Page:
Early in Samsara two hooded figures from different cultures meet in a desolate landscape, only sparsely populated by stricken metallic figurines being slowly consumed by gathering sand. What follows is a triumphant and transcendent exploration of the earthly and divine as dancer-choreographers Aakash Odedra and Hu Shenyuan present ancient traditions and timeless ideas through the prism of contemporary dance.
A triumphant and transcendent exploration of the earthly and divine
The show is ostensibly based on the 16th century Chinese novel Journey to the West, the sprawling legend-based epic which sees a Buddhist monk and his disciples travel from China to India in search of ancient religious texts. The links to that original tale are broadly thematic and conceptual rather than narrative. Corporeal matters such as cross-cultural conflict, communication, and eventual cooperation evolve into dizzyingly well-realised representations of spiritual transcendence, power, imbalance and eventual harmony.
These ideas of transformation are conveyed through a series of spectacular sequences which show off the prodigious abilities of the two performers. They arrive on stage speaking different physical languages. Well versed in classical traditional dancing styles from China and India respectively, each dancer brings something different to the performance as Hu’s otherworldly fluidity and Odedra’s powerful motions interact at first cautiously amidst shifting spotlights. It’s a visually arresting piece of dance which swiftly develops into a stylised fight sequence which falls only slightly short of the ferociously energetic live drumming of prodigiously talented percussionist Beibei Wang.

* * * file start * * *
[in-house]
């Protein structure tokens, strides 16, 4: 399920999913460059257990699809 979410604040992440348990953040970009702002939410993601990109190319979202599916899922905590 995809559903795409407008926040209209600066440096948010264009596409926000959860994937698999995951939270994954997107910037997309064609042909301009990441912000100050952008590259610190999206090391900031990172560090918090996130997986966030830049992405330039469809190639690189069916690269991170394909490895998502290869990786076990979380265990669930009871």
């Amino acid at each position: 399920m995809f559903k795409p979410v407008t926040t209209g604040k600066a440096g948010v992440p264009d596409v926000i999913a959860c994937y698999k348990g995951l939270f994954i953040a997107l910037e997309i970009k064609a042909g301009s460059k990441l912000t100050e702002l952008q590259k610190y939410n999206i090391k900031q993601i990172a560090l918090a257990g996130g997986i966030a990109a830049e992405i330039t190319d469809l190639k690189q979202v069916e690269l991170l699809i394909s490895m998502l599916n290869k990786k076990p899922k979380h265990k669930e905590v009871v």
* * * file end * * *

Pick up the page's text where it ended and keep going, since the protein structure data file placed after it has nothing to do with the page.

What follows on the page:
This drumming, and the rest of the scoring of the piece, is another great strength of Samsara. The blend of both recorded and live performances perfectly backgrounds the dance, with beautifully articulated music creating a vital auditory substrate in which the mesmeric action of the dancers can flourish; from an ominous, drone heavy start, to soaring optimism and spiritual attainment to wistful and healing harmony, often attended to by the seemingly flawless vocal prowess of singer Nicki Wells. It’s a striking work on many levels.
Towards the end of Samsara, sand streams from above the stage, shimmering in the light as it flies from the two dancers and the show reaches an elegant and poignant finale. Maybe the sand itself is a symbolic representation of the Buddhist concept of suffering; it does get everywhere. Maybe the cycle of suffering can be broken by the exuberant power of cultural symbiosis. They’re just a couple of immaterial thoughts provoked by this frequently breath-taking display of technical skill and artistic beauty.